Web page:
Allometric scaling relations, including the 3/4 power law for metabolic rates, are characteristic of all organisms and are here derived from a general model that describes how essential materials are transported through space-filling fractal networks of branching tubes. The model assumes that the energy dissipated is minimized and that the terminal tubes do not vary with body size. It provides a complete analysis of scaling relations for mammalian circulatory systems that are in agreement with data. More generally, the model predicts structural and functional properties of vertebrate cardiovascular and respiratory systems, plant vascular systems, insect tracheal tubes, and other distribution networks.
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The branching of a vessel at level k into nk smaller vessels (Fig. 1) is assumed to occur over some small, but finite, distance that is much smaller than either lk or lk+1. This relation is similar to that assumed in the Strahler method [A. N. Strahler, Trans. Am. Geophys. Union 34, 345 (1953); (11, 21)]. A generalization to nonuniform branching, where the radii and lengths at a given level may vary, is straightforward.
Normalization factors, such as M0, will generally be suppressed, as in Eq. 1. In general, all quantities should be expressed in dimensionless form; note, however, that this does not guarantee that they are size independent and scale as M0. For example, the Womersley number, ω of Eq. 8, although dimensionless, scales as M1/4.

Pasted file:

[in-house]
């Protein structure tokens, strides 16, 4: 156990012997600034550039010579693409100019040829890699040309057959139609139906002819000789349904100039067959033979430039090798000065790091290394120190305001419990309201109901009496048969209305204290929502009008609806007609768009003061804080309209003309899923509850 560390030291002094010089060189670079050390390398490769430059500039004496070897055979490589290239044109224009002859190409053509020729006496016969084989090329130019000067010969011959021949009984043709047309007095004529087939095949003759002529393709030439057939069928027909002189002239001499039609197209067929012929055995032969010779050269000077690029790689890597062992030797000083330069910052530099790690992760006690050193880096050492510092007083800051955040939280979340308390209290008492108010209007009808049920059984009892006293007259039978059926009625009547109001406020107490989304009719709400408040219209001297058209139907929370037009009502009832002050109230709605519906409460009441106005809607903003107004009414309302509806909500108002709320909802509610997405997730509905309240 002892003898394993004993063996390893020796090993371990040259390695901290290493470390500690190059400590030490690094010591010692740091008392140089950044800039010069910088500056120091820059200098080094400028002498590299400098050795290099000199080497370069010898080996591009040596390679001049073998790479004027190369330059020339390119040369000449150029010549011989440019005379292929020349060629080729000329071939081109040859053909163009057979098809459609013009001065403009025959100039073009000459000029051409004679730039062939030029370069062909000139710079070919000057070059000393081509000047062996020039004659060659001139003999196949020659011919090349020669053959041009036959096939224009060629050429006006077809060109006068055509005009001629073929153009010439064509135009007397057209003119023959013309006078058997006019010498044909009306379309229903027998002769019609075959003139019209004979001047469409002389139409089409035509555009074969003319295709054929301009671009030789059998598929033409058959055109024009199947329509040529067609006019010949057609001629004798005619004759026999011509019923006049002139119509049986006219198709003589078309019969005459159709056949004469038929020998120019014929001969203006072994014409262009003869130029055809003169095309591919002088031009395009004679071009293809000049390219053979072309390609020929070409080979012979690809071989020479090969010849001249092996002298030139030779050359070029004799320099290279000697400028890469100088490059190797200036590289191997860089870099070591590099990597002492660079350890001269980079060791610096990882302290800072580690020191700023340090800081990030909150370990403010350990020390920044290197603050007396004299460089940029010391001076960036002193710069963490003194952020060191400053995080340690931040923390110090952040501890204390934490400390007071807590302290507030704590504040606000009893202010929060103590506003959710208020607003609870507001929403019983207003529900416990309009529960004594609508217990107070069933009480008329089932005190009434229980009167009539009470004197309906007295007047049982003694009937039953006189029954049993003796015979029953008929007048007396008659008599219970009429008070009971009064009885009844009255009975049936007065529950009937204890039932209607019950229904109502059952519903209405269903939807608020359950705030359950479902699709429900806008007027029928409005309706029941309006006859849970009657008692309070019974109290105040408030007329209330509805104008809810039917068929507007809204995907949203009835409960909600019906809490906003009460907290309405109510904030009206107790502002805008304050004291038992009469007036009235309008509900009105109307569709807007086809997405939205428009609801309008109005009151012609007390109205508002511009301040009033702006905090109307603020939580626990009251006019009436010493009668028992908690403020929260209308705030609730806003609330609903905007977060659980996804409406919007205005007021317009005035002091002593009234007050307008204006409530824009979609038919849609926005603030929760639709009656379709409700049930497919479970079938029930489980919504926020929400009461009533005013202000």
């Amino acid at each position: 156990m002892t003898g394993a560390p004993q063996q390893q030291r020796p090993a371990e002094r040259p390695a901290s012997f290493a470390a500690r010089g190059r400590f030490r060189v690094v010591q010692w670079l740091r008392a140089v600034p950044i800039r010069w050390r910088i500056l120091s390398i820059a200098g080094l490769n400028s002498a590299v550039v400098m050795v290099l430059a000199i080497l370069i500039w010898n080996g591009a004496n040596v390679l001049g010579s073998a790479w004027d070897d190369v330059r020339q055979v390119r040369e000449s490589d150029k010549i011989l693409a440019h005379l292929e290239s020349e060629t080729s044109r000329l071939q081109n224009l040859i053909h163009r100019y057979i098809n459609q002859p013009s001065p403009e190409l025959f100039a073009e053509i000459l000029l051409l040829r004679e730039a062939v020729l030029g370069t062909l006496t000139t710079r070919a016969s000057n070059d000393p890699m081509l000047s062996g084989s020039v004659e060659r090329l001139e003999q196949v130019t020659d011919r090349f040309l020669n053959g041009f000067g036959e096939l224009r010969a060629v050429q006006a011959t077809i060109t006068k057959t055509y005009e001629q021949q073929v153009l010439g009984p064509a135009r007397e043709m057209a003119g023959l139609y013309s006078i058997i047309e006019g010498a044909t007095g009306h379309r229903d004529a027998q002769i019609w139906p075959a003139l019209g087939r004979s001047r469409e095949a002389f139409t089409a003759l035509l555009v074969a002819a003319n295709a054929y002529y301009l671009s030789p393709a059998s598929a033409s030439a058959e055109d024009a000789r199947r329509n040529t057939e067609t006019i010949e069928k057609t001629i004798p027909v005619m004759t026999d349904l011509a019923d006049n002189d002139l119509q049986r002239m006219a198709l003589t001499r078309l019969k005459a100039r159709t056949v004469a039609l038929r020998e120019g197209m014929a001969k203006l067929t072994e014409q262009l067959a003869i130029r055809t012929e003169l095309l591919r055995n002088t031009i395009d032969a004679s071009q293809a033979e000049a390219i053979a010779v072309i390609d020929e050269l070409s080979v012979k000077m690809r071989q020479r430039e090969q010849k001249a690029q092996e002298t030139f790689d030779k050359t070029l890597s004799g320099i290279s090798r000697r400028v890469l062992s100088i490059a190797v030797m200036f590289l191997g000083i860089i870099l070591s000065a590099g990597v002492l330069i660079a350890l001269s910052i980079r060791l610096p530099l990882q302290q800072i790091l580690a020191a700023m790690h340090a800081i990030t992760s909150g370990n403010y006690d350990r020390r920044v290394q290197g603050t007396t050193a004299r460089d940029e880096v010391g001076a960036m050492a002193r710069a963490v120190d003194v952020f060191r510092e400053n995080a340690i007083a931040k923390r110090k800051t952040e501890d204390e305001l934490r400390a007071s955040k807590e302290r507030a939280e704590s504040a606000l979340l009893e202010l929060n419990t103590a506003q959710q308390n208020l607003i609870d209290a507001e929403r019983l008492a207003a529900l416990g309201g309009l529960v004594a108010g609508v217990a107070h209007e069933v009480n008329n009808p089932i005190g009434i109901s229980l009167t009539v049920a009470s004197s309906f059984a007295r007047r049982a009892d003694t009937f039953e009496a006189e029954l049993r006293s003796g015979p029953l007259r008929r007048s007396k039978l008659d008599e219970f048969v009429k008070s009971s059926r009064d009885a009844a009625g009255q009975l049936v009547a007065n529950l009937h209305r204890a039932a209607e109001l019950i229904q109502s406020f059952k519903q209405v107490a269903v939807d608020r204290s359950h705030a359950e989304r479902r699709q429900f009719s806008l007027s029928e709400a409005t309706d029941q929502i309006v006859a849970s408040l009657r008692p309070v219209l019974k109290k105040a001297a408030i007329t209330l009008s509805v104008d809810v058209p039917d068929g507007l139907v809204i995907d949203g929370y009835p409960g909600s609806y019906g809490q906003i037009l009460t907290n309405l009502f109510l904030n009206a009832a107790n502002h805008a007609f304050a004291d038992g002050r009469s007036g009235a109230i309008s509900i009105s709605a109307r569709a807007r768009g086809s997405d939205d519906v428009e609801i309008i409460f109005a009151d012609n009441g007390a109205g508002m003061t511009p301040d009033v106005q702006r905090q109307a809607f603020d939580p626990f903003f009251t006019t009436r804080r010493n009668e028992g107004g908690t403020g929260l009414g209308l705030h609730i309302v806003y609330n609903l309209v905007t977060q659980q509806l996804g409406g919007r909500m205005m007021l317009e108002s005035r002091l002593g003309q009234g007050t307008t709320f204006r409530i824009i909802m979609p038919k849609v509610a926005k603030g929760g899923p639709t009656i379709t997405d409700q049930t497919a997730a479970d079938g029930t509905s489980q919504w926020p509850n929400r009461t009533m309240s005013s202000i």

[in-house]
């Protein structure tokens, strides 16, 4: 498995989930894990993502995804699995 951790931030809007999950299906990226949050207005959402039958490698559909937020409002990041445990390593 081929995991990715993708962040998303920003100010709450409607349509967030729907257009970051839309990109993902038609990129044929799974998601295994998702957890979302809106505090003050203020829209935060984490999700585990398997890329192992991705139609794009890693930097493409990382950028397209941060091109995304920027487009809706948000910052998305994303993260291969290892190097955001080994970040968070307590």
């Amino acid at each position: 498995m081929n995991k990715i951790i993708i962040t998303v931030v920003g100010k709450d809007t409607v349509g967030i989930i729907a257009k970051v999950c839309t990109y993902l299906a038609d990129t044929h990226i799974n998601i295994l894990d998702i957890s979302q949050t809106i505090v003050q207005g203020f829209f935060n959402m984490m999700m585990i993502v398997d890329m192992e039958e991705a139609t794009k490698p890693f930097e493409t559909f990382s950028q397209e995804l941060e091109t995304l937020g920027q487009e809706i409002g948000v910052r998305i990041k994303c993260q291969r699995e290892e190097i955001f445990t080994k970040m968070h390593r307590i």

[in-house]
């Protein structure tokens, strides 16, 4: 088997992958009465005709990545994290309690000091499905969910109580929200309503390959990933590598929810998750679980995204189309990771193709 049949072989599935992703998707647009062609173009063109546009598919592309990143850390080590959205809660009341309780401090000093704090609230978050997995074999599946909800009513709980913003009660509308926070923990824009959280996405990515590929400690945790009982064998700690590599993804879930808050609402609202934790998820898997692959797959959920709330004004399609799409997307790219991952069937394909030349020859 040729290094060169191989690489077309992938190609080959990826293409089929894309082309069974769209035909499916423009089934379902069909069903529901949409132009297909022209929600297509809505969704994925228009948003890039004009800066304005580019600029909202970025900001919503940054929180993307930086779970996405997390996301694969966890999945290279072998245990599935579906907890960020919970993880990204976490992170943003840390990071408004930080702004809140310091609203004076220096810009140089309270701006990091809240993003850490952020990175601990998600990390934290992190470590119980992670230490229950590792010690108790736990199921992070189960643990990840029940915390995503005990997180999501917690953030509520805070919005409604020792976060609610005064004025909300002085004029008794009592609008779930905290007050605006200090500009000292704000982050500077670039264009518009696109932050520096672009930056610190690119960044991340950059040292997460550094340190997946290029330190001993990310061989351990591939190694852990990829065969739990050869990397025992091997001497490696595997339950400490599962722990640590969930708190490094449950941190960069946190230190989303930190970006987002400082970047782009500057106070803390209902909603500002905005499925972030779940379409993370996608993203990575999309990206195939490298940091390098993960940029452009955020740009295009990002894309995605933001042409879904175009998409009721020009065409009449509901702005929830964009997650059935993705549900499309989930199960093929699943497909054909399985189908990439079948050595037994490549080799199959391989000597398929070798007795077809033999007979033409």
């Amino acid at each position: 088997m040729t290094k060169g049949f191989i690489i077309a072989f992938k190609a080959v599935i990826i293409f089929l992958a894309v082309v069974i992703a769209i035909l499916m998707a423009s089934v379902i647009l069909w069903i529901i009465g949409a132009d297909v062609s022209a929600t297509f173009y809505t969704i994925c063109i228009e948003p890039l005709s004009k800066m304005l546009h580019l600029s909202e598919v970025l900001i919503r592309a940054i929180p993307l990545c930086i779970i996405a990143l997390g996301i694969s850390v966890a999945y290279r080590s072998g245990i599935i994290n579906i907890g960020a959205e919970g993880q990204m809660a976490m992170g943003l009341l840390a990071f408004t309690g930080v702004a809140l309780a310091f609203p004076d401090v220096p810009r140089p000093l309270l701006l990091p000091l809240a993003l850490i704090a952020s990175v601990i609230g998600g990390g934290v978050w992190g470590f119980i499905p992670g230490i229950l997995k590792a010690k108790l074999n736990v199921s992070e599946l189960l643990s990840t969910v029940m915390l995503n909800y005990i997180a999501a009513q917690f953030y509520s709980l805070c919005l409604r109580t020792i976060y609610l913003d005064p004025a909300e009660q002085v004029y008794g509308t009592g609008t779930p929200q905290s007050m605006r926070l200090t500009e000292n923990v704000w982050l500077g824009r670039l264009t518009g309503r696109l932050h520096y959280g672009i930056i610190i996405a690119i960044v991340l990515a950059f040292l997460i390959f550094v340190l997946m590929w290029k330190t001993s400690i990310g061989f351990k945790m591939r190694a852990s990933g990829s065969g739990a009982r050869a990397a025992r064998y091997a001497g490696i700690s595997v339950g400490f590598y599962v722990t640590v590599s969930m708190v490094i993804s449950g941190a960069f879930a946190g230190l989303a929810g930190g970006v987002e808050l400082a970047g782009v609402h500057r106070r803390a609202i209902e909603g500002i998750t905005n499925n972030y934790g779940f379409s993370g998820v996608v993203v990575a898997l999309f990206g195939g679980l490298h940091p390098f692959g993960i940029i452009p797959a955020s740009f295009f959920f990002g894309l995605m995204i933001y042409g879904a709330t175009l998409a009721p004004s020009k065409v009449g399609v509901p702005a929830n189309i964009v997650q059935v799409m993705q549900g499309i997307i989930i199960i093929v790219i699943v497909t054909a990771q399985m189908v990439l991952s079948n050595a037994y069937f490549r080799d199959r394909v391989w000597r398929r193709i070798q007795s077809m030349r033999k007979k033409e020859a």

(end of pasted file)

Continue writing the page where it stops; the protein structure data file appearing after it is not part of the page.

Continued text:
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This is reminiscent of the invariance of scaling exponents to details of the model that follow from renormalization group analyses, which can be viewed as a generalization of classical dimensional analysis.
J.H.B. is supported by NSF grant DEB-9318096, B.J.E. by NSF grant GER-9553623 and a Fulbright Fellowship, and G.B.W. by the Department of Energy.

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Volume 276 | Issue 5309
4 April 1997

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Geoffrey B. West
Theoretical Division, T-8, Mail Stop B285, Los Alamos National Laboratory, Los Alamos, NM 87545, and The Santa Fe Institute, 1399 Hyde Park Road, Santa Fe, NM 87501, USA.
James H. Brown
Department of Biology, University of New Mexico, Albuquerque, NM 87131, and The Santa Fe Institute, 1399 Hyde Park Road, Santa Fe, NM 87501, USA.
Brian J. Enquist
Department of Biology, University of New Mexico, Albuquerque, NM 87131, and The Santa Fe Institute, 1399 Hyde Park Road, Santa Fe, NM 87501, USA.


* To whom correspondence should be addressed. E-mail: [email protected]

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